We learn quite a bit about Jacob over the course of The Poltergeist Diaries.  We learn that he was always something of an outsider.  He was a seeker, a brilliant student who wrote stories and made films and who always seemed to be trying to discover some sort of hidden truth.  We learn that he was also close to his mother.  In fact, it was her worsening health that apparently led to Jacob leaving the city and heading out to the country.  He got a big house for a surprisingly cheap price.  He often filmed himself as he walked around the woods that surrounded his new home.  He saw things in the woods and he heard things in the house.

Of course, the main thing that we learn about Ben is that he’s missing.  The film opens with a statistic, telling us that thousands of people disappear every year in the United States and that only 15% of them are recovered alive.  Jacob Taylor is among the missing and whether or not he’s among that lucky 15% is anyone’s guess.

The Poltergeist Diaries is set up as a documentary, featuring interviews with the people who knew Jacob along with footage that Jacob himself shot of the woods and his house.  Among those interviewed are Jacob’s girlfriend (Kata Kuna) and his brother (Péter Inoka), along with a police detective (Dávid Fecske) who has his own reasons for taking a particular interest in Jacob’s mysterious disappearance.  Eric Roberts even makes a brief appearances, playing Jacob’s apologetic stepfather.  As I’ve said many times on this very site, any film the features Eric Roberts is automatically going to be better than any film that doesn’t.

It’s an effectively creepy film, one that makes good use of the faux-documentary format.  (Jacob being a frustrated artist helps to explain why, even with things getting increasingly strange in the house, he keeps filming.)  The first half of the film is dominated by interviews with people who knew Jacob and who are haunted by his disappearance.  By the time the film switches over to showing us the footage that Jacob filmed in the house and the woods, the audience is definitely ready to discover what happened.  András Korcsmáros plays Jacob as just being unstable enough to leave some doubt as to whether or not he’s really stumbled across something supernatural or if he’s just allowing the isolation to get to him.  He’s at his best when he’s trying to articulate what he’s feeling.  His performance captures Jacob’s desperation and makes him into an intriguing protagonist, one who is both sympathetic and enigmatic.  You’re never quite comfortable Jacob but you still hope the best for him.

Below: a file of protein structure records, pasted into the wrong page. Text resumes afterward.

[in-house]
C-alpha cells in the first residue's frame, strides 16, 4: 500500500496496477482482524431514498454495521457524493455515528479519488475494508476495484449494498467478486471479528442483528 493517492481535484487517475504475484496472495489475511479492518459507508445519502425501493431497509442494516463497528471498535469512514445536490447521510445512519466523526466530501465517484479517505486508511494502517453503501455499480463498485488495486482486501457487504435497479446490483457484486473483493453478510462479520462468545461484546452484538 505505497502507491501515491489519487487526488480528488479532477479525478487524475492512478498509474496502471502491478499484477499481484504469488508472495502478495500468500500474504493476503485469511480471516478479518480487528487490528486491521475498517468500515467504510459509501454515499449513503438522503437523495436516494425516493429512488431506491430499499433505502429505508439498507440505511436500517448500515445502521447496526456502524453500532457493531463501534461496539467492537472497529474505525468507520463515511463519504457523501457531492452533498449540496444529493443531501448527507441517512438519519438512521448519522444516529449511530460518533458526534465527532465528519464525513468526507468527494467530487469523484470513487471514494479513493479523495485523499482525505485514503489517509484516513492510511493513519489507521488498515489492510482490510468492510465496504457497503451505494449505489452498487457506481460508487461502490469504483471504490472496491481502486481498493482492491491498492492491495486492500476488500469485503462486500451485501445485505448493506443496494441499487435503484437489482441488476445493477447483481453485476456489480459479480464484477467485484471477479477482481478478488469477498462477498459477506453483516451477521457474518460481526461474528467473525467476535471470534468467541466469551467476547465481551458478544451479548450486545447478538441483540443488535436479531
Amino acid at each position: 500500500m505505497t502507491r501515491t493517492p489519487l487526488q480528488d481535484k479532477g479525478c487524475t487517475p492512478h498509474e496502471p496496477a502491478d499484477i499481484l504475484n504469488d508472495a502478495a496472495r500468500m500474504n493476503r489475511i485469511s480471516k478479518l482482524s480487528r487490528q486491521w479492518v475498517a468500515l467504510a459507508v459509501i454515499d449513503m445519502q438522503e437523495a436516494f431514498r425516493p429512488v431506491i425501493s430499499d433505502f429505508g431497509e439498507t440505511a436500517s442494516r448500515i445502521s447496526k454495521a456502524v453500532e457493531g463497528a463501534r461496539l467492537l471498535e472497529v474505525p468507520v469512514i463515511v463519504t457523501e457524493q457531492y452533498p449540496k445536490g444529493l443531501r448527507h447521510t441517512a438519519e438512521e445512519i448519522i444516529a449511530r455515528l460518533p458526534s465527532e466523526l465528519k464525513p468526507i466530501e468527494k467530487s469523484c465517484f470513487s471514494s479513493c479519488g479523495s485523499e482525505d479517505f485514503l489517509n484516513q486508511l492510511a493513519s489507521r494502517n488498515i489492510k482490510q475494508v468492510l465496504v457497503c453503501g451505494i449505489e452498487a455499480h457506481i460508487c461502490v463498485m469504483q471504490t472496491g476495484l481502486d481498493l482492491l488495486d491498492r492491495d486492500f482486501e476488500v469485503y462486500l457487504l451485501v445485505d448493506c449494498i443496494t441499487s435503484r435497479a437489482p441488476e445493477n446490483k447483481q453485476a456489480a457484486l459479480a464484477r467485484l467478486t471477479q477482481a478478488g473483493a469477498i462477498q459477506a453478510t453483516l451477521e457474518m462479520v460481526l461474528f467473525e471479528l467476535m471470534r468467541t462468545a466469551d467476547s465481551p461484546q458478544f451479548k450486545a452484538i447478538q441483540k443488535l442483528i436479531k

Visually, director József Gallai does a good job of creating and maintaining a properly ominous and threatening atmosphere.  The woods that surround Jacob’s house are creepy because they really do appear to stretch on forever and it’s very easy to imagine that they’re could be someone (or something) hiding behind every tree.  The imagery leaves you feeling uneasy and every time that Jacob went outside, I found myself anticipating an attack.  The inside of the house is just as creepy, full of dark hallways and menacing shadows.  This is a film that keep you watching for any hint of unexpected or mysterious movement.

It makes for an effectively intense and dream-like horror film, with the final 15 minutes providing a number of effective jump scares.  It’s a film that will inspire you to take a second look at every shadow and jump at every bump in the night.  It’s a seriously creepy movie.  Don’t watch alone.

Horror on TV: FreakyLinks 1.13 “The Final Word” (dir by David Straiton)


Well, Halloween is nearly over and so is Horrorthon.  Here’s is our final episode of televised horror for 2020.  It’s also the final episode of FreakyLinks!

In this episode, Ethan Embry and the team try to prove that a murder was actually a supernatural occurrence.  Their efforts are recorded for a true crime television show.  The mockumentary approach is reminiscent of The Blair With Project, which was done by the same people who were behind FreakyLinks.  So, there you go!

It’s too bad that there was never a Baywatch Nights/FreakyLinks cross-over.

Oh well.  This episode aired on June 22nd, 2001 and it brought to an end the story of Derek Barnes.  Enjoy the show, everyone!  Happy Halloween!